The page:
Home Forums General Forums Trek Preparation Preparing For Kokoda – The Average Joe

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    QUOTE(blanno @ 25 Jun 2010, 09:36 PM) [snapback]11877[/snapback]
    Thanks for putting the time in to putting these tips up, does anyone have any recomdations on packs ??

    I'm no expert but happy to share what I know. I personally found and saw others with packs like BlackWolf, which fell apart on The Track. Maybe just a bad lot but they certainly didn't go so well. Eg. the metal back support struts push through the retainers at the top of the pack and so the whole back slides down! Another, the stitching and zips gave way. The packs also don't have much padding around the waist band – where most weight should be taken.

    On my second trek of the track, I purchased a Deuter. It was brilliant and quite reasonably priced.

    A few key points worth considering when looking around for a pack:- (just a brain dump for you)
    1. make sure the pack is for hiking – not for touring. Hiking packs don't protrude beyond your shoulders and so don't catch on trees and bushes.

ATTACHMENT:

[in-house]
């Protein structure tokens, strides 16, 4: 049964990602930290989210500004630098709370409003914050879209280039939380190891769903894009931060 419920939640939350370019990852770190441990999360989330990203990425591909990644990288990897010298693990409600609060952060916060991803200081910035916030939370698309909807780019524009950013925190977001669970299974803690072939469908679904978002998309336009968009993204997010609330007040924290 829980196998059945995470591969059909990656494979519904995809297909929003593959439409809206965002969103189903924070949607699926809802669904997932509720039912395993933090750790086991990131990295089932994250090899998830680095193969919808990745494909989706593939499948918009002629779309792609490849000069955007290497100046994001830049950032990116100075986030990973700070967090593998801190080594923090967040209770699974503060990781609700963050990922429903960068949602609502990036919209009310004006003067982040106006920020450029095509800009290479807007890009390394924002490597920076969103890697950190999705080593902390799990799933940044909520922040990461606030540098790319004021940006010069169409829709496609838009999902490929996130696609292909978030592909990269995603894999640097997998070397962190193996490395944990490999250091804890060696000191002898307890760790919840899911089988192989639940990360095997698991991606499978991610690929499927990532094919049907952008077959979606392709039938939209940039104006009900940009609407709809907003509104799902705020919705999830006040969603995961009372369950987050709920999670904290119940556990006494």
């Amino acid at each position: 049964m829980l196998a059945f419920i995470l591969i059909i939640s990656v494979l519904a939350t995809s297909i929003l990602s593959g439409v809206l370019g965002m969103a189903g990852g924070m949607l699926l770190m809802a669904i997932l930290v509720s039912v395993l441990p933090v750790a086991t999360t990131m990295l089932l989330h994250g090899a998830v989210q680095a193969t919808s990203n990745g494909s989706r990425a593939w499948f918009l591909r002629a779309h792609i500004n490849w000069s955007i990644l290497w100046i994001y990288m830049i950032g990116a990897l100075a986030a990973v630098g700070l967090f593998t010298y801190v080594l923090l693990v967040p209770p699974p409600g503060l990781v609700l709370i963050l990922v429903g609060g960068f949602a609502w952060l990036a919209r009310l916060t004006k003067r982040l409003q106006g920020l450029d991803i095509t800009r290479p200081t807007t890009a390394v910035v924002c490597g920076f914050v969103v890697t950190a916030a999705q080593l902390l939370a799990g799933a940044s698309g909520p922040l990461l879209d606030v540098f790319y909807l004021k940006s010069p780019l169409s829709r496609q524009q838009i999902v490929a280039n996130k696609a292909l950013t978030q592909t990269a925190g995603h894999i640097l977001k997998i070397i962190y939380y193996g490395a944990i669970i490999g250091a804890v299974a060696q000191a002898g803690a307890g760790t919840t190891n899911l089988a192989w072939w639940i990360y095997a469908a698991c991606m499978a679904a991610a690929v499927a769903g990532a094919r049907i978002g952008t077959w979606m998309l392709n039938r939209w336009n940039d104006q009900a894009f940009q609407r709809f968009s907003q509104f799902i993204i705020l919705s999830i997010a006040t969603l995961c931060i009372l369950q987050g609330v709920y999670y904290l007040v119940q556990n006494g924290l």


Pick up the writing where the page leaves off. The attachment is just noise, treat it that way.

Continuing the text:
2. make sure that pack had a rain hood. A wet pack holds a lot of weight. Many put the rain hood over the pack as routine each morning. On average, it rains 2 out of every 3 days.
    3. I found it valuable to have an exterior pocket/pouch that accepts your hydration pack (like the 3ltr Unbottle mentioned). Being able to whip out the water-pack quickly means easy-street at each refill.
    4. I found it useful that the shoulder straps running over the chest had some solid anchor points. I used these to strap on my camera so it was always in easy reach for a snap/video grab.